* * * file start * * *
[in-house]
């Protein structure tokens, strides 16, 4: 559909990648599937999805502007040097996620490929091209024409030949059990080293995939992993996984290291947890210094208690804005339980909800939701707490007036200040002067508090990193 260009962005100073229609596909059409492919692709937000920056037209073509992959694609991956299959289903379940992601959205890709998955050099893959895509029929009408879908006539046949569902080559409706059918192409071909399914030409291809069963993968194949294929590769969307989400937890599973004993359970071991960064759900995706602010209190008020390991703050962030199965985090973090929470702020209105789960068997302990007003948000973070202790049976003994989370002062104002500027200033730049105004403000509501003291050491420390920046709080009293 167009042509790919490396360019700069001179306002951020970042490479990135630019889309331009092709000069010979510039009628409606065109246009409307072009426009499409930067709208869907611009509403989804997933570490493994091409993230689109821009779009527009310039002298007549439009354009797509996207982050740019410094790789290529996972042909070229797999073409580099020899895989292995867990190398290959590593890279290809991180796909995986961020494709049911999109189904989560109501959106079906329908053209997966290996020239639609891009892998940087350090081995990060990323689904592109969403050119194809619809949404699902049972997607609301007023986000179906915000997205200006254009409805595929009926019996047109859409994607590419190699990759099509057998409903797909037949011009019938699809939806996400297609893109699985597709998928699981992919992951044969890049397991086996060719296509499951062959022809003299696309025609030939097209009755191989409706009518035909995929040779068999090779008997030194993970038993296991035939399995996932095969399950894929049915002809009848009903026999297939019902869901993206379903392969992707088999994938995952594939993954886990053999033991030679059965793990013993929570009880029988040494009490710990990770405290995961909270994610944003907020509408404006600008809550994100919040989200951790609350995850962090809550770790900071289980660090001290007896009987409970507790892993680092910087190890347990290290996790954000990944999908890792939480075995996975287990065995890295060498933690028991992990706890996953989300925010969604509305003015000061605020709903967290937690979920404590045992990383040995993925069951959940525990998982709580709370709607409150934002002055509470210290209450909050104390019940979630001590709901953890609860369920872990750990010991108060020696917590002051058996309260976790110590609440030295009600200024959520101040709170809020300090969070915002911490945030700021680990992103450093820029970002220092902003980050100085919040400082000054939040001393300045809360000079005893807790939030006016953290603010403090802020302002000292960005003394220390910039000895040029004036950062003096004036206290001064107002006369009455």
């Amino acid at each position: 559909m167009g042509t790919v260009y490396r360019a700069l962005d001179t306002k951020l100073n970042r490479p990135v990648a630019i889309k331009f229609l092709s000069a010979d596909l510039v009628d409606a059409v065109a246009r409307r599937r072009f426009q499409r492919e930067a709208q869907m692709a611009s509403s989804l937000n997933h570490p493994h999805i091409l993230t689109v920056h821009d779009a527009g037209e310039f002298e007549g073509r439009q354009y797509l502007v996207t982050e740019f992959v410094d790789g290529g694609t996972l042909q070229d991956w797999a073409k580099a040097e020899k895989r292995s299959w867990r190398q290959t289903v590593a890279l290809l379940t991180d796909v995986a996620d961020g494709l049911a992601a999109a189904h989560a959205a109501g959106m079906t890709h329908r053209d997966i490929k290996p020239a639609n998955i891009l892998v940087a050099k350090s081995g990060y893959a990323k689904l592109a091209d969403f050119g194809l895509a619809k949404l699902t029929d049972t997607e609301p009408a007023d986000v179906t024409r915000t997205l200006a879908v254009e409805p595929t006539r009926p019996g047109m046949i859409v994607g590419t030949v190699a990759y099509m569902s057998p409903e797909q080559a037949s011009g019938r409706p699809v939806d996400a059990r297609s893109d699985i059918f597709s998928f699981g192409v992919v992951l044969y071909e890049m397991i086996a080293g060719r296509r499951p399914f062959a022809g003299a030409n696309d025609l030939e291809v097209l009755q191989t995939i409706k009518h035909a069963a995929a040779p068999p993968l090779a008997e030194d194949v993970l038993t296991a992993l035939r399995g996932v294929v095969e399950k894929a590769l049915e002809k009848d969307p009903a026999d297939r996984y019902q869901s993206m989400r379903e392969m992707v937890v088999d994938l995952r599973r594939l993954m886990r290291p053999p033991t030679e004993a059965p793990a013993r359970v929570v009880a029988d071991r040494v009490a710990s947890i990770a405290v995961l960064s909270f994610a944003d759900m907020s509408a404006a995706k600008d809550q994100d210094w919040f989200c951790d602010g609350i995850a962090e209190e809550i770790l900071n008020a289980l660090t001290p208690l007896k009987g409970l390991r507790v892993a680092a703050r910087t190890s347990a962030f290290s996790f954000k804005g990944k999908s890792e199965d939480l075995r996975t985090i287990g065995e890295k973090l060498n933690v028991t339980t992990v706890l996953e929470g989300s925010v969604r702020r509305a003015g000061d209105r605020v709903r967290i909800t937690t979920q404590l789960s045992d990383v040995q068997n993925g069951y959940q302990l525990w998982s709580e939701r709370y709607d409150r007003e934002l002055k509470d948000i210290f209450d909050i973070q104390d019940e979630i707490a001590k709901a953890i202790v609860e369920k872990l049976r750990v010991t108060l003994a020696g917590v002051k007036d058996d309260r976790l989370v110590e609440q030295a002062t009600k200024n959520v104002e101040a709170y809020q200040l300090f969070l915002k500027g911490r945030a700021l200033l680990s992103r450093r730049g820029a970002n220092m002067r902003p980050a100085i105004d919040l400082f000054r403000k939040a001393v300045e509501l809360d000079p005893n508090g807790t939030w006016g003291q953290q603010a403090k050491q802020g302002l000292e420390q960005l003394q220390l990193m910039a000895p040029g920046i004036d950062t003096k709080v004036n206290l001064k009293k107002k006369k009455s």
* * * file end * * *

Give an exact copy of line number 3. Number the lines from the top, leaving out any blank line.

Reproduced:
């Amino acid at each position: 559909m167009g042509t790919v260009y490396r360019a700069l962005d001179t306002k951020l100073n970042r490479p990135v990648a630019i889309k331009f229609l092709s000069a010979d596909l510039v009628d409606a059409v065109a246009r409307r599937r072009f426009q499409r492919e930067a709208q869907m692709a611009s509403s989804l937000n997933h570490p493994h999805i091409l993230t689109v920056h821009d779009a527009g037209e310039f002298e007549g073509r439009q354009y797509l502007v996207t982050e740019f992959v410094d790789g290529g694609t996972l042909q070229d991956w797999a073409k580099a040097e020899k895989r292995s299959w867990r190398q290959t289903v590593a890279l290809l379940t991180d796909v995986a996620d961020g494709l049911a992601a999109a189904h989560a959205a109501g959106m079906t890709h329908r053209d997966i490929k290996p020239a639609n998955i891009l892998v940087a050099k350090s081995g990060y893959a990323k689904l592109a091209d969403f050119g194809l895509a619809k949404l699902t029929d049972t997607e609301p009408a007023d986000v179906t024409r915000t997205l200006a879908v254009e409805p595929t006539r009926p019996g047109m046949i859409v994607g590419t030949v190699a990759y099509m569902s057998p409903e797909q080559a037949s011009g019938r409706p699809v939806d996400a059990r297609s893109d699985i059918f597709s998928f699981g192409v992919v992951l044969y071909e890049m397991i086996a080293g060719r296509r499951p399914f062959a022809g003299a030409n696309d025609l030939e291809v097209l009755q191989t995939i409706k009518h035909a069963a995929a040779p068999p993968l090779a008997e030194d194949v993970l038993t296991a992993l035939r399995g996932v294929v095969e399950k894929a590769l049915e002809k009848d969307p009903a026999d297939r996984y019902q869901s993206m989400r379903e392969m992707v937890v088999d994938l995952r599973r594939l993954m886990r290291p053999p033991t030679e004993a059965p793990a013993r359970v929570v009880a029988d071991r040494v009490a710990s947890i990770a405290v995961l960064s909270f994610a944003d759900m907020s509408a404006a995706k600008d809550q994100d210094w919040f989200c951790d602010g609350i995850a962090e209190e809550i770790l900071n008020a289980l660090t001290p208690l007896k009987g409970l390991r507790v892993a680092a703050r910087t190890s347990a962030f290290s996790f954000k804005g990944k999908s890792e199965d939480l075995r996975t985090i287990g065995e890295k973090l060498n933690v028991t339980t992990v706890l996953e929470g989300s925010v969604r702020r509305a003015g000061d209105r605020v709903r967290i909800t937690t979920q404590l789960s045992d990383v040995q068997n993925g069951y959940q302990l525990w998982s709580e939701r709370y709607d409150r007003e934002l002055k509470d948000i210290f209450d909050i973070q104390d019940e979630i707490a001590k709901a953890i202790v609860e369920k872990l049976r750990v010991t108060l003994a020696g917590v002051k007036d058996d309260r976790l989370v110590e609440q030295a002062t009600k200024n959520v104002e101040a709170y809020q200040l300090f969070l915002k500027g911490r945030a700021l200033l680990s992103r450093r730049g820029a970002n220092m002067r902003p980050a100085i105004d919040l400082f000054r403000k939040a001393v300045e509501l809360d000079p005893n508090g807790t939030w006016g003291q953290q603010a403090k050491q802020g302002l000292e420390q960005l003394q220390l990193m910039a000895p040029g920046i004036d950062t003096k709080v004036n206290l001064k009293k107002k006369k009455s």